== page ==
The Salzburg opened in October, taking over the venue that had been Cinecitta in North Beach. In the neighborhood on a warm afternoon, I poked my head inside and wound up staying for a late lunch/pre-dinner snack.
The façade was without a sign at that point, so here&amp;amp;#39;s what the entrance looks like. The decor and subdued lighting inside reproduce the atmosphere of a weinstube in the Austrian countryside.
I went all the way to the patio in the back, sharing the community table by the (unlit) firepit. This was a lovely place to cool off at the end of a warm day. The label of my blood orange dry soda turned out to be color-coordinated with the salmon-hued fish on my appetizer.
Rösti, $16, featured three teensy potato pancakes about the size of a 50¢ piece. Rather than coarsely grated, the potato was a finer texture than what I&amp;amp;#39;d call rösti. But they were crisp and made with clean-tasting oil. Topped with creme fraiche, a curl of Arctic char, snipped chives, and a few grains of caviar, they were tasty at one mouthful apiece especially with a bit of the fresh dill. The bed of dewy fresh frisee filling most of the gratin dish was completely undressed. I asked my server for some salt, oil and vinegar, so that it wouldn&amp;amp;#39;t go to waste. He returned from the kitchen with a ramekin of mustard-y vinaigrette to dress the greenery.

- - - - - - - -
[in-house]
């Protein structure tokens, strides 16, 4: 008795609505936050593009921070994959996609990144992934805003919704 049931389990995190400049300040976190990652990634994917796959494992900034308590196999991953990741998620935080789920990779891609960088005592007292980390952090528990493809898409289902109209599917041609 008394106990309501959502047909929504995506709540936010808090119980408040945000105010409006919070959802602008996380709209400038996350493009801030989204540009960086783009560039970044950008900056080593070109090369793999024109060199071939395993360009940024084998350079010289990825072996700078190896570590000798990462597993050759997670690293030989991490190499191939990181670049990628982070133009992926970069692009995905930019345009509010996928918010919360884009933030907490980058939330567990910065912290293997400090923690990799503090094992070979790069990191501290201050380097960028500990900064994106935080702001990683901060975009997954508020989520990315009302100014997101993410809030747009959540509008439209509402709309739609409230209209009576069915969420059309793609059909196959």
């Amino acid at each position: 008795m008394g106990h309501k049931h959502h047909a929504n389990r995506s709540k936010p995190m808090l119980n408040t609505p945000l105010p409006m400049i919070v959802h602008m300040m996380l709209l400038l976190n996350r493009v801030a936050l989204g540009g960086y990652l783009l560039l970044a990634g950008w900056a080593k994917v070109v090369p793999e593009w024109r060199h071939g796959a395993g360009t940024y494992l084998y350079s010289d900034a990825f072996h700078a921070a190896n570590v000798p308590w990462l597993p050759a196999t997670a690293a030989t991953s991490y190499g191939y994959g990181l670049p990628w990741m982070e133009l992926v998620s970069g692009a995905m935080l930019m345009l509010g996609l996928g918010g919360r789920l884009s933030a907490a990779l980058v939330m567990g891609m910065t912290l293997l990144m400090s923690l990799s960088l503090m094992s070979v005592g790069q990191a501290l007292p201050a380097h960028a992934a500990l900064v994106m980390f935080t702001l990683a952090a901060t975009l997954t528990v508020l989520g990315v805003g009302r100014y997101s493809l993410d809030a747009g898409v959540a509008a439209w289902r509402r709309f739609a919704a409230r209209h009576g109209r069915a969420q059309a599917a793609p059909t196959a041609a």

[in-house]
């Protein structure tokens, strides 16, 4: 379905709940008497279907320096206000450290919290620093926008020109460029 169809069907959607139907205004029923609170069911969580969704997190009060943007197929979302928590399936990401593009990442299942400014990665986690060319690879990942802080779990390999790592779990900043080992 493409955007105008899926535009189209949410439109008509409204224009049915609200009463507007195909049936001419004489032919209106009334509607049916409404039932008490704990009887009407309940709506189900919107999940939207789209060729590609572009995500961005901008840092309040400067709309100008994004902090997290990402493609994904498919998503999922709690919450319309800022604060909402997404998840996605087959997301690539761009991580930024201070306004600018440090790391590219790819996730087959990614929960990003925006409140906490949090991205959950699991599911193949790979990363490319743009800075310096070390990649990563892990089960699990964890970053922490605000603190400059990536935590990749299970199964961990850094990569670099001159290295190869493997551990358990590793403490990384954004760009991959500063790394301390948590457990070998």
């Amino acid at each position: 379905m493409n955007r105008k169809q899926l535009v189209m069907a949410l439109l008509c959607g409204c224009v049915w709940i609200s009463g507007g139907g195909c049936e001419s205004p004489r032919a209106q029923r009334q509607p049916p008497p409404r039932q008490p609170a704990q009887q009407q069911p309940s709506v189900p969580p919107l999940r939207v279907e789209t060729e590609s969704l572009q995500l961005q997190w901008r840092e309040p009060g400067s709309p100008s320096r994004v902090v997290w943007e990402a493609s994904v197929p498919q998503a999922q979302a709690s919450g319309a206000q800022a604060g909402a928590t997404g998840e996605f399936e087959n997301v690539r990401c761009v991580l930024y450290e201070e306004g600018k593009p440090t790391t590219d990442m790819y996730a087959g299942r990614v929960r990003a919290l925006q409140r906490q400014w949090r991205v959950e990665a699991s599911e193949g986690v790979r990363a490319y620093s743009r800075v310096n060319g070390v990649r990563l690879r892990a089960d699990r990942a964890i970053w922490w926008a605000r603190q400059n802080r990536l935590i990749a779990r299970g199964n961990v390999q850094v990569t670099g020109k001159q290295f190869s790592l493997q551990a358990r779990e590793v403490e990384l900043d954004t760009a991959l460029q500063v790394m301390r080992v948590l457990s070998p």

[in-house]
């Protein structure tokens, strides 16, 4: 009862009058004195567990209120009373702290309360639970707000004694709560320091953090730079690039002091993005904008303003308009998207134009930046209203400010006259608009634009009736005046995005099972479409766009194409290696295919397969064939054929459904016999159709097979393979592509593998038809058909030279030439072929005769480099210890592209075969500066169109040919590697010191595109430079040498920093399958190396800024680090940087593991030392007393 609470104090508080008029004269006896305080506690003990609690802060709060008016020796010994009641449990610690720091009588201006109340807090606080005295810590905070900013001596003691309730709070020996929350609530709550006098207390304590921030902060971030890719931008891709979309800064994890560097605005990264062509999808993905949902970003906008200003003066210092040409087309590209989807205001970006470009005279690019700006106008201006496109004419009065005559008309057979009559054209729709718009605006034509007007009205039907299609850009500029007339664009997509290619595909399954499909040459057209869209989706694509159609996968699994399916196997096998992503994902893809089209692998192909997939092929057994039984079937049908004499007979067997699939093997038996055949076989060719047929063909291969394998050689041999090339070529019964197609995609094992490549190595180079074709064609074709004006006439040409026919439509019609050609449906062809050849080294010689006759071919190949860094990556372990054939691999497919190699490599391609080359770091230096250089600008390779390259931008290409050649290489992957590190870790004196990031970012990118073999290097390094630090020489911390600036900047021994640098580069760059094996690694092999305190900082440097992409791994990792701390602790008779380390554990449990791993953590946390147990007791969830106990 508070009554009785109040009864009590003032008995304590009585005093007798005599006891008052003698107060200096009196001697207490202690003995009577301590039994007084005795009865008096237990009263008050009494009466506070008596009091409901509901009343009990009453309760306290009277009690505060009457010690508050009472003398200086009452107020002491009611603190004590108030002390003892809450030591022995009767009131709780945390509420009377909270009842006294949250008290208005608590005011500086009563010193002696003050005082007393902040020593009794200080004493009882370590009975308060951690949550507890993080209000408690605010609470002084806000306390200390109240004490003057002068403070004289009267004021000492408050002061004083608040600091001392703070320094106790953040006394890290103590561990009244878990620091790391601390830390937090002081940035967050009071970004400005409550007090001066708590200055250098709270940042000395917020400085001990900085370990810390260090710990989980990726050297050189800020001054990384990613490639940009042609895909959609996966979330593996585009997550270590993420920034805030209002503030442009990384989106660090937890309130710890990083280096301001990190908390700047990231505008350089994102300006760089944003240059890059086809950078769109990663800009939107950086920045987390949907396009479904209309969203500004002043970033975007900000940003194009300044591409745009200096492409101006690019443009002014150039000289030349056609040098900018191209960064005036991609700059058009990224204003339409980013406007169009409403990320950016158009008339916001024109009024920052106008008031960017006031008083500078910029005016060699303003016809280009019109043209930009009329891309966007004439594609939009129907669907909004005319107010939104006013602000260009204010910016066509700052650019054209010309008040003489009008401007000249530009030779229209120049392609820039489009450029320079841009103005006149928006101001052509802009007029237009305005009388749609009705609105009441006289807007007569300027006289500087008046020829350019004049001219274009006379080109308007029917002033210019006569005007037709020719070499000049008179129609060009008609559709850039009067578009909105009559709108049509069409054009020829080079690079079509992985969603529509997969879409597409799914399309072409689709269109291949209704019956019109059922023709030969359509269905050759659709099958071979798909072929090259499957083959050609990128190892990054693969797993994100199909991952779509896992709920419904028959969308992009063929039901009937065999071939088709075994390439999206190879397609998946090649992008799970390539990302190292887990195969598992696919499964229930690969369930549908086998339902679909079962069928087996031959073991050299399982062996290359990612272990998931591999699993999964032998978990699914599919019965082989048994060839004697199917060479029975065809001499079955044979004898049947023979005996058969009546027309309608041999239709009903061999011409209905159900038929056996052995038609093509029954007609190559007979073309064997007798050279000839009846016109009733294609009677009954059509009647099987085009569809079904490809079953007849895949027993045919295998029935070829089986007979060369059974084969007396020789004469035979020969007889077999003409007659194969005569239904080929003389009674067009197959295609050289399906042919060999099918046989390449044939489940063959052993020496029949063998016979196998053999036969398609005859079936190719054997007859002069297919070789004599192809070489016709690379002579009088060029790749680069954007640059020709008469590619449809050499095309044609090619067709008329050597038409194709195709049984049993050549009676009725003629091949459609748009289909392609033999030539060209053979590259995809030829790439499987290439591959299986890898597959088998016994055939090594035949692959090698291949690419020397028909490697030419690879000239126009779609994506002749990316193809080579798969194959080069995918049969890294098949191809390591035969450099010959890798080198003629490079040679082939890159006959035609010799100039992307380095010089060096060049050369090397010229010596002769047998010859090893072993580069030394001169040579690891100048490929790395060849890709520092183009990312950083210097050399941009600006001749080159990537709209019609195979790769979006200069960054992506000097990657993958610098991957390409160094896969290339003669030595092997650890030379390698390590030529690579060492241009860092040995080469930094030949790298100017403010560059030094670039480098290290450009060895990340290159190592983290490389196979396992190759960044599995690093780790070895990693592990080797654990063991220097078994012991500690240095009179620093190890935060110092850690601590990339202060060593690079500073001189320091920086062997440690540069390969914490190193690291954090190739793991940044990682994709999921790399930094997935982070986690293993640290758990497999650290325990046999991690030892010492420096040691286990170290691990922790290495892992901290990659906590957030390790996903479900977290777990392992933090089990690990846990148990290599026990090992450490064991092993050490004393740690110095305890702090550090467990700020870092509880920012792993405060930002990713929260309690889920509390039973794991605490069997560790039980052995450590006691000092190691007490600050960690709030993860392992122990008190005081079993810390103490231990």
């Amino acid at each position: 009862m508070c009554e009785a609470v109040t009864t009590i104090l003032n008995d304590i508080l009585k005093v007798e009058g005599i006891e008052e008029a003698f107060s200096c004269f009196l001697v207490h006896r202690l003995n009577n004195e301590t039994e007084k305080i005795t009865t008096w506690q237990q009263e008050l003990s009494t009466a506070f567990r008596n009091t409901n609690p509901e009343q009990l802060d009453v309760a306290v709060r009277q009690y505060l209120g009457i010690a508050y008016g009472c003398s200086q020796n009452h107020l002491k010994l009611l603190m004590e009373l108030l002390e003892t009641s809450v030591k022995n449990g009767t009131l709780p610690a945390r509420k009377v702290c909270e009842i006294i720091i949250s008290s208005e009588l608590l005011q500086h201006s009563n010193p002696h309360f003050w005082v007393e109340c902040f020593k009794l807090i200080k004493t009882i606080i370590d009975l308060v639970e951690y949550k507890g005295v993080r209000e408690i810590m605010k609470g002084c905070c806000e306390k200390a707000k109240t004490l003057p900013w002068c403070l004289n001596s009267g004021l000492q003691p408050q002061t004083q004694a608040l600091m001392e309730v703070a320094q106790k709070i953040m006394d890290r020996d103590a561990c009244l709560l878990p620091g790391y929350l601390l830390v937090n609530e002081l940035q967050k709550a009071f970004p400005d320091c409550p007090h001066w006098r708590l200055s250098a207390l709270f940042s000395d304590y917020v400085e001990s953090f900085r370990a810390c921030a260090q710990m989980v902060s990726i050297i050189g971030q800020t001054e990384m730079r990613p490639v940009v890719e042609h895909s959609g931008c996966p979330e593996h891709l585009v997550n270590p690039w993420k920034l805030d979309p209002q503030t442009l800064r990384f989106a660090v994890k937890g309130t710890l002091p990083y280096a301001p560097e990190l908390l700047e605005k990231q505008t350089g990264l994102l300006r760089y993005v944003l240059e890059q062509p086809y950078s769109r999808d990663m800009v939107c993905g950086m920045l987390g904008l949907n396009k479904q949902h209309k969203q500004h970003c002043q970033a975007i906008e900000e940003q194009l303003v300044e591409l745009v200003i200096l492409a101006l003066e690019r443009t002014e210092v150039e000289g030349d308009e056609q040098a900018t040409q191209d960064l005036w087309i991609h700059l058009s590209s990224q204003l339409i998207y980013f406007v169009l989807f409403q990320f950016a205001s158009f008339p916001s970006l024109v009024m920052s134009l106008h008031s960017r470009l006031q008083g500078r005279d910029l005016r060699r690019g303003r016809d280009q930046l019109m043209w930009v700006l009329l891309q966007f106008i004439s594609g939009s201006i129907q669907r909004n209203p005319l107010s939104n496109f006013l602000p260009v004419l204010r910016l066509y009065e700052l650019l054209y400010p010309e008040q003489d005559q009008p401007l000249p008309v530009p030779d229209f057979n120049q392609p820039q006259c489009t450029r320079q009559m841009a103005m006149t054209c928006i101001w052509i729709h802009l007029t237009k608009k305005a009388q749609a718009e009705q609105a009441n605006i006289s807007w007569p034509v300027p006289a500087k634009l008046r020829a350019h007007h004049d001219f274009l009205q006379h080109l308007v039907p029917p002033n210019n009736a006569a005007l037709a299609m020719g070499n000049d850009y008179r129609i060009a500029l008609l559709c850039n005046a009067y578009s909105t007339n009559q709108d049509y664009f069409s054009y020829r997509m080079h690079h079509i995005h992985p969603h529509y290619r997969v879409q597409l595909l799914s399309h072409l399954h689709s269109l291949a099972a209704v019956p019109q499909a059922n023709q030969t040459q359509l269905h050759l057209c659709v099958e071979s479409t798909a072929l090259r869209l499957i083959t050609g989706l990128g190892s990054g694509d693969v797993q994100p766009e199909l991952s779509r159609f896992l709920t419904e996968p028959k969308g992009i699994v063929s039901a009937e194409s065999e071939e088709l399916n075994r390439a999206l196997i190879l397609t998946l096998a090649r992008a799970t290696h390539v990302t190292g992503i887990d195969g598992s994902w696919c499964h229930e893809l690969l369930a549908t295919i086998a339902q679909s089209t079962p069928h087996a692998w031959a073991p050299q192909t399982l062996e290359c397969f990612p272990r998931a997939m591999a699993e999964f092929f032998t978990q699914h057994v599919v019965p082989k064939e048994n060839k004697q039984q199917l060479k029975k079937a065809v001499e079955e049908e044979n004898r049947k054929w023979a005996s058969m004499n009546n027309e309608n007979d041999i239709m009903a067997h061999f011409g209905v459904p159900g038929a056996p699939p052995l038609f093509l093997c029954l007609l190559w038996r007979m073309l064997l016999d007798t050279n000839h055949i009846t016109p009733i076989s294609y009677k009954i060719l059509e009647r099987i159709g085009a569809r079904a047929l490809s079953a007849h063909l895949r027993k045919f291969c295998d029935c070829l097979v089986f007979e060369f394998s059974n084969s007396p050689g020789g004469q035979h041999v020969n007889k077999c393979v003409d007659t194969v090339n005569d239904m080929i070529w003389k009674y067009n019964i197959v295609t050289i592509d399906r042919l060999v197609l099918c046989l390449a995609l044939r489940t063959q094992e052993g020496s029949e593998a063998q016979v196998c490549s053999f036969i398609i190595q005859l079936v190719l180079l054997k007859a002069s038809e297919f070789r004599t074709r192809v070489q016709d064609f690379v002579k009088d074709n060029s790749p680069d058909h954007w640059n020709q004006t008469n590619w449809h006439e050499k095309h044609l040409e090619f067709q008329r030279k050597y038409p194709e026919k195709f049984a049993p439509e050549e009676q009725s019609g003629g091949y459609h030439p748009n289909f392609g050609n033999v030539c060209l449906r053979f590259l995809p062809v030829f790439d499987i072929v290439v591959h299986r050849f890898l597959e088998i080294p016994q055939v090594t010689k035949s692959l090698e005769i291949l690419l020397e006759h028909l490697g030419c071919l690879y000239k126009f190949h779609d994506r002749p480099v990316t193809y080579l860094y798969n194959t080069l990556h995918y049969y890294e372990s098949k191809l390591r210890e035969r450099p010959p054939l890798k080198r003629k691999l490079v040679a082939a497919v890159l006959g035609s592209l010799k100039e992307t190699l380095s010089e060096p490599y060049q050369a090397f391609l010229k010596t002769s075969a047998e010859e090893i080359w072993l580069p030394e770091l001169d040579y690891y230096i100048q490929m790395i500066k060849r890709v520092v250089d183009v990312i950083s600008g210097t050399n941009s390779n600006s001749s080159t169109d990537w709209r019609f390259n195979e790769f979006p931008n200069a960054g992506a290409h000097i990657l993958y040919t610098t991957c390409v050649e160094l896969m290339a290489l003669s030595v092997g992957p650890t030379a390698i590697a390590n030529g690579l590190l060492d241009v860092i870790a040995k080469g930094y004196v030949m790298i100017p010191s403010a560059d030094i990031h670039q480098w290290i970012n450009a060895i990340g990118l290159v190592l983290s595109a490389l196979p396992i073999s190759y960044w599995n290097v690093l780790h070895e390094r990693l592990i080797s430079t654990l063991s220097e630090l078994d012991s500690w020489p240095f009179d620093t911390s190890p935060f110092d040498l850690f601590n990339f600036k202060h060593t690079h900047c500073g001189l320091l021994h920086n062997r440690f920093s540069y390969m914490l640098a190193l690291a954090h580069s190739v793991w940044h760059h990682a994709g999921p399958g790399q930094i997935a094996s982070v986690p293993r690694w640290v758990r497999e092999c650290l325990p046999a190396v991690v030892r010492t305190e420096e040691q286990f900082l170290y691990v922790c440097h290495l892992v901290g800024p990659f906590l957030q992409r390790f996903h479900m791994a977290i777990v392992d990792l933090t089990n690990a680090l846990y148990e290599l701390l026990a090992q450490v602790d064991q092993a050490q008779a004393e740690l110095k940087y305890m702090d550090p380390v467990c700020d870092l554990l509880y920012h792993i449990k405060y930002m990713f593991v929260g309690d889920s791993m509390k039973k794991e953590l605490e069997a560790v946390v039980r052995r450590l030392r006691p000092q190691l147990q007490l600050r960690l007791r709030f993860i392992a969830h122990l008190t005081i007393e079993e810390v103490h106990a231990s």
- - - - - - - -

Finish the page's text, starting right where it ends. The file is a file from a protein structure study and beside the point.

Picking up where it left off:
The Salzburg bills itself as a wine bar. The wine list features some very nice cool climate wines, as well as brews. I did not partake this time but I did admire the Lehman stemware and will have a drink when I return to try the housemade sausages.
Food quality and service were pretty tight for a three-week old spot. I liked everything about it but for the price. But I guess that&amp;amp;#39;s our new normal in San Francisco.
663 Union Street
San Francisco, CA 94133